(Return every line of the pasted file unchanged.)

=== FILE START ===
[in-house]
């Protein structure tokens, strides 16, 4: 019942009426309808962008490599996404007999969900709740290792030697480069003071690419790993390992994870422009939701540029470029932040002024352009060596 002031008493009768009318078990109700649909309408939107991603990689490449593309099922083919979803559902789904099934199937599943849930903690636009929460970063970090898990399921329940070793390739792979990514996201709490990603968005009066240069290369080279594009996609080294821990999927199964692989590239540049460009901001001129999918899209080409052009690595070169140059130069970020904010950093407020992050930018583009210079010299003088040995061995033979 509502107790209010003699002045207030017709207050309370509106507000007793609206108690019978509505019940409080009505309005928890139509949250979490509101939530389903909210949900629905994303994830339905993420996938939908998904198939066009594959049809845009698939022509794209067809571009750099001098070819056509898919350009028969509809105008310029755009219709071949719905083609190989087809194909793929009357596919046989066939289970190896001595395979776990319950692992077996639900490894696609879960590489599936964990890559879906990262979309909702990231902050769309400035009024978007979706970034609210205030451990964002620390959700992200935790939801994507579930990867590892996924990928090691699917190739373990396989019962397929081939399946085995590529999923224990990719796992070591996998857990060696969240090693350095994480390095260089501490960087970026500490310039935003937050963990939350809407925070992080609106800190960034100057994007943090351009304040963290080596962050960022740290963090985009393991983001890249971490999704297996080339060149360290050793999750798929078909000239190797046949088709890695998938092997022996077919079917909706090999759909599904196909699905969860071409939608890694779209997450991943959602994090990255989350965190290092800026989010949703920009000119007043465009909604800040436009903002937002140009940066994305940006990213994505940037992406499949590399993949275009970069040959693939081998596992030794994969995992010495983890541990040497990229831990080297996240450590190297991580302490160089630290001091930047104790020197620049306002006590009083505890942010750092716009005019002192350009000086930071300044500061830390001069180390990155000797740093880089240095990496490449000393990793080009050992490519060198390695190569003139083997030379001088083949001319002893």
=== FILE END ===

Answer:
[in-house]
């Protein structure tokens, strides 16, 4: 019942009426309808962008490599996404007999969900709740290792030697480069003071690419790993390992994870422009939701540029470029932040002024352009060596 002031008493009768009318078990109700649909309408939107991603990689490449593309099922083919979803559902789904099934199937599943849930903690636009929460970063970090898990399921329940070793390739792979990514996201709490990603968005009066240069290369080279594009996609080294821990999927199964692989590239540049460009901001001129999918899209080409052009690595070169140059130069970020904010950093407020992050930018583009210079010299003088040995061995033979 509502107790209010003699002045207030017709207050309370509106507000007793609206108690019978509505019940409080009505309005928890139509949250979490509101939530389903909210949900629905994303994830339905993420996938939908998904198939066009594959049809845009698939022509794209067809571009750099001098070819056509898919350009028969509809105008310029755009219709071949719905083609190989087809194909793929009357596919046989066939289970190896001595395979776990319950692992077996639900490894696609879960590489599936964990890559879906990262979309909702990231902050769309400035009024978007979706970034609210205030451990964002620390959700992200935790939801994507579930990867590892996924990928090691699917190739373990396989019962397929081939399946085995590529999923224990990719796992070591996998857990060696969240090693350095994480390095260089501490960087970026500490310039935003937050963990939350809407925070992080609106800190960034100057994007943090351009304040963290080596962050960022740290963090985009393991983001890249971490999704297996080339060149360290050793999750798929078909000239190797046949088709890695998938092997022996077919079917909706090999759909599904196909699905969860071409939608890694779209997450991943959602994090990255989350965190290092800026989010949703920009000119007043465009909604800040436009903002937002140009940066994305940006990213994505940037992406499949590399993949275009970069040959693939081998596992030794994969995992010495983890541990040497990229831990080297996240450590190297991580302490160089630290001091930047104790020197620049306002006590009083505890942010750092716009005019002192350009000086930071300044500061830390001069180390990155000797740093880089240095990496490449000393990793080009050992490519060198390695190569003139083997030379001088083949001319002893």